Heinrich Cornelius Agrippa was a magician, alchemist and also a feminist. His infamous “feminist” text, De nobilitate et praecellentia foeminei sexus declamatio (On the Nobility and Superiority of the Female Sex), suggested that women have been excluded due to social conditioning, among other things, by their male oppressors and not due to any real sense of inferiority as propagated since the Greeks.
An anti-sexist activist and expert on violence, media and masculinities, Jackson Katz's talk at TED created a real buzz and garnered over 600,000 views on YouTube. And for good reason. In his talk he discusses violence against women and about gender and asks why domestic violence is such a problem. Here is his full TED talk.
In Cameroon, women are stigmatised if they lose their husbands and they become widows. However, Fuekemshi II, the fon was first ruler to sign an agreement to protect widows in the region in May 2008 and support the first Widowhood Rites Project in the area. [via]
This isn't an obvious one, but it's true Chuck D is a bona fide feminist. Chuck has spoken out against misogyny in hip hop and he actively mentors female MCs. Here he discusses the music of civil rights and women in hip hop.
The man who created our ultimate female hero ever was always going to feature in this list. Joss Whedon, maker of Buffy the Vampire Slayer has always been our poster boy when we're discussing male feminists. It also helps that he was raised by a "hardcore feminist".
Back in 1999, there was great controversy surrounding the music festival Woodstock. This was because there had been a high number of rapes, which had occurred during the event. But no one was prosecuted. However, at that year's MTV awards, Adam Horovitz of the Beastie Boys in his acceptance speech for best video addressed the fact that there had been so many cases of sexual assaults and rapes at the festival and the need for bands and festivals to pay much more attention to the security details at their concerts.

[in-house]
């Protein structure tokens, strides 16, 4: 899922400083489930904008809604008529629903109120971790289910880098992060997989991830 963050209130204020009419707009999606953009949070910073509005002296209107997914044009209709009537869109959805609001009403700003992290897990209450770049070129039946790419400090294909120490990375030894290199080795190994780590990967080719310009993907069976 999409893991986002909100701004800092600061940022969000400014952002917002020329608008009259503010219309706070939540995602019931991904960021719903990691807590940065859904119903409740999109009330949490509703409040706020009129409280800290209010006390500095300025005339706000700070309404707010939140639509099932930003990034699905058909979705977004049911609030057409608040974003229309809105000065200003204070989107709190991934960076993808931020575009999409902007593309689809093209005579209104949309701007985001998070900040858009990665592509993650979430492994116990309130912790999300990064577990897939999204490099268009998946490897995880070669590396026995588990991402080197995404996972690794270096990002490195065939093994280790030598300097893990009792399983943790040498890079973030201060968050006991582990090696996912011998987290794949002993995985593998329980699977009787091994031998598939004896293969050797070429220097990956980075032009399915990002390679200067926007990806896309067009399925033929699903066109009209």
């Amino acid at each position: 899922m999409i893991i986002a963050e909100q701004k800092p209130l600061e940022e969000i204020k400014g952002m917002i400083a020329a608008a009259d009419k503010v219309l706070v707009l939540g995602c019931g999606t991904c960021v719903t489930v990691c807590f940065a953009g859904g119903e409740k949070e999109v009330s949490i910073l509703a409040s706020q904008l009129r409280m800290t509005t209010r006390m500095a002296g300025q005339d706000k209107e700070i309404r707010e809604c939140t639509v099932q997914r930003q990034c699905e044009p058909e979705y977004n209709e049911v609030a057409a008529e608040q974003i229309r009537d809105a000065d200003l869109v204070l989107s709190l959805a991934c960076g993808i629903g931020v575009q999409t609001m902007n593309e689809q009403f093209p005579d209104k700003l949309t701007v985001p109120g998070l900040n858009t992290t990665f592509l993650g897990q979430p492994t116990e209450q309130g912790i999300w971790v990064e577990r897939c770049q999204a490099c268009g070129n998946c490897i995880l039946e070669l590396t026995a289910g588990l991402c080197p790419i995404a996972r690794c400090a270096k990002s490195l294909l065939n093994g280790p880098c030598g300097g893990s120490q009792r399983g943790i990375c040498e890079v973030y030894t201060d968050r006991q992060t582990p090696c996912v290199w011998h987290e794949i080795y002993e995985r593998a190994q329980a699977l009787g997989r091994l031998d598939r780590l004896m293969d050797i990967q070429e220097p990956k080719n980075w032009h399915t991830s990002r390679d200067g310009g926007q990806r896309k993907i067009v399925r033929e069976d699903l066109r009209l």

Why women shouldn't fake orgasms is a brilliant piece by Yashar Ali. To sum up: women are still having to placate the male ego by faking orgasms and this isn't right. "Women are not simply a tool for our sexual pleasure, they are ultimately a tool for making every part of our lives easier." Read his full article here.
As part of the pro-choice movement in America, there was a series of benefit concerts set up to raise awareness and to allow musicians to show their support for the campaign. Eddie Vedder was a staunch supporter of the cause and said: "The music is a fine reason to come, and the fact is it's spreading a message...you're getting through." [via]
Renowned columnist Nicholas Kristof has been a consistent champion of women's rights in developing countries. In many articles, he discusses what problems women and girls in developing countries face and how focusing on women and girls is the most effective way to fight global poverty and extremism. "Women and girls aren’t the problem; they’re the solution." [via]
In an interview with the trade paper, The Stage, Ian McKellen called for more older female parts. "People might have thought 'Who wants to see plays about older women?' Well, the general public do. An awful lot of older women and gentlemen go to the theatre, and the population is getting older." Ah, Gandalf, we knew we liked you for more than your beard.
William Morris was a designer who spearheaded the arts and crafts movement and a successful businessman. He was also a social reformer and a feminist. "As long as women are compelled to marry for a livelihood, real marriage is a rare exception and prostitution or a kind of legalised rape the rule," he wrote to George Bernard Shaw in 1885.
There's a debate about whether Oscar-winning Spanish director Pedro Almodovar is a feminist. But we're going to go out on a limb here and say that he is. And here's why: he's got the ability to portray women in all their forms. Whether that's femme fatales, business women, depressed girls, mothers, daughters and transgender, he's got the bases covered. Not only that he doesn't pretend that women are perfect and for that, we salute him.
When Texas rdecided that it would implement a new law that effectively closed down the majority of its abortion clinics, many Texan women were upset by this, including Billy Cain's daughter who held up this sign at a demonstration. However, Billy Cain's daughter was then the subject of anti pro-choice abuse, and so he took to Twitter to defend her. What a dad. What a man.